The Representation of Gay Bikers Within the Biking Community

Community Voices

Meet Matthew (@anvil16romeo), who talks to Petitebikers about  ‘The representation of Gay Bikers within the Biking Community’.

What’s your name and where are you from?

Matt Hrutkay, San Diego, California

Gay Representation within the biking community

What bike do you ride?

2018 Yamaha XSR700

Why did you choose this bike?

Good mix of café racer style with naked bike engine and speed. Good intro bike that I
knew I could learn on safely, and grow with as I gained more riding experience.

What inspired you to get your motorcycle license?

I was originally inspired when my dad suggested he and I go on a “father and son” ride. Although that wish never happened, the desire to ride stayed with me. I used to live in New York City, and learning to ride was not very practical, because of the short riding season. When I moved to California and saw how much traffic riders were able to avoid (splitting lanes is legal), I was re-inspired to get my license. I went through a two-day course and the rest is history.

What was the most challenging thing for you about biking?

Learning to stay present and focused on what is immediately in front of you. You can’t be thinking of work or other stress when you’re riding. Once I learned to appreciate it as a meditation, I learned to love riding that much more.

Do you feel represented by the biking community? If No, why?

Not really. The ultra-macho image that most people think of when they imagine riders does not usually include gay and queer riders. While I know quite a few gay riders, it feels like there is no organized group of gay and queer riders to make me feel like part of a larger riding community. The ultra-macho image of bikers also tends to lead to more homophobia in the riding community, and it’s not necessarily easy for gay and queer riders to feel comfortable at most biking/riding social gatherings and rallies.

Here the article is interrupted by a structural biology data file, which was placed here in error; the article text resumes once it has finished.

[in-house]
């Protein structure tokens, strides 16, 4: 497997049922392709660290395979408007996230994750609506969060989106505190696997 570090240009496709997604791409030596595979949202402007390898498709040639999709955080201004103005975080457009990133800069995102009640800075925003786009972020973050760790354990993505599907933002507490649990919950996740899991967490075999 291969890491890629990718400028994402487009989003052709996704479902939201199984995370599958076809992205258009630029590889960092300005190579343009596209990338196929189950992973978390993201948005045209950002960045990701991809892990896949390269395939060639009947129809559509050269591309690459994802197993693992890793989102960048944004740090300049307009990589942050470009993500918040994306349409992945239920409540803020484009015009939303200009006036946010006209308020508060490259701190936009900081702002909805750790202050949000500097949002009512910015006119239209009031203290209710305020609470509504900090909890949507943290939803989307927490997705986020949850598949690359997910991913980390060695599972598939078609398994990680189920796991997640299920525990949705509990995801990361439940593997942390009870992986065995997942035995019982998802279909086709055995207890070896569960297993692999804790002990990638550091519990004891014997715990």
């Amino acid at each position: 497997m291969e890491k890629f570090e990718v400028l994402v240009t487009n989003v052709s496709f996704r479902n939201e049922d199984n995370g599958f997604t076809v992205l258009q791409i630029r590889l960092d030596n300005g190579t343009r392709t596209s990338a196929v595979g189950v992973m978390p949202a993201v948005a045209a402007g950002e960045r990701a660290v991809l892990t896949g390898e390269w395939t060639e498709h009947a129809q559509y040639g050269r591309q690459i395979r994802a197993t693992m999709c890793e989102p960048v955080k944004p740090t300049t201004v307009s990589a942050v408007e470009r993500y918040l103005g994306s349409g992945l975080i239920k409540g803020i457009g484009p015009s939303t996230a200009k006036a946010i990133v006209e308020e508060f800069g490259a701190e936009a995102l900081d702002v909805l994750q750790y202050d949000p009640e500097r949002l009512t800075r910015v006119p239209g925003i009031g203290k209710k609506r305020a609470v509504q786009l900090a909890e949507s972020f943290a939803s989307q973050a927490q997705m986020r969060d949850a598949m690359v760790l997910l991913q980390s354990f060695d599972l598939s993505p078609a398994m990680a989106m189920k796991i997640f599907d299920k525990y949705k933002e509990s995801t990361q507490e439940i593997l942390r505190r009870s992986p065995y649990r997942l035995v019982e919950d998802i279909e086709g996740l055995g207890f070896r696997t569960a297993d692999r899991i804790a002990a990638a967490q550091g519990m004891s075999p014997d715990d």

Gay Representation within the biking community

Why is it important for you to be represented by the motorcycle community - Does it make a difference?

I think it does make a difference. It is difficult for many gay, lesbian and queer bikers to see where they fit into the larger biking community, and for many who want to ride, the lack of representation makes it difficult to know just how to jump into riding.

How do you feel the industry can improve in order to be more inclusive for everyone?

I do, and my hope is that by making gay and queer riders more visible from a marketing perspective, other riders would be more willing to welcome LGBTQ+ riders into the larger community.

Have you had any personal experiences, you can share about why you feel there needs to be more effort to break stereotypes?

One experience sticks out. I went to a large biker gathering and product sale in Southern California by myself. As I was getting off my bike, a gang of riders came in alongside me all bearing some neo-nazi, white supremacist tattoos. Seeing that welcomed by other bikers at such a large gathering made me question whether I really wanted to socialize with other riders at all. People need to know that there are nice riders who welcome others, and in fact, that is essential to growing the number of riders across the world.

Can you recommend your favourite, brands, groups, blogs which are inclusive - or working towards changing stereotypes?

Babes Ride Out is probably the most well known. They encourage women to ride and hold annual rallies for women only. I admire how actively they have advocated for women and created a safe space for women riders in the larger community.
 
There are several great Instagram accounts I follow that celebrate diversity in riding:
Madhouse Motors –  a Boston bike shop
@equalityridesalong – an equality-based moto Instagram account
@Two Fingers Down – Also an equality-based Instagram account.

Do you have any questions for Matthew? Are you an LGBTQ+ Rider? Can you relate to Matthew's experiences? Leave a comment below

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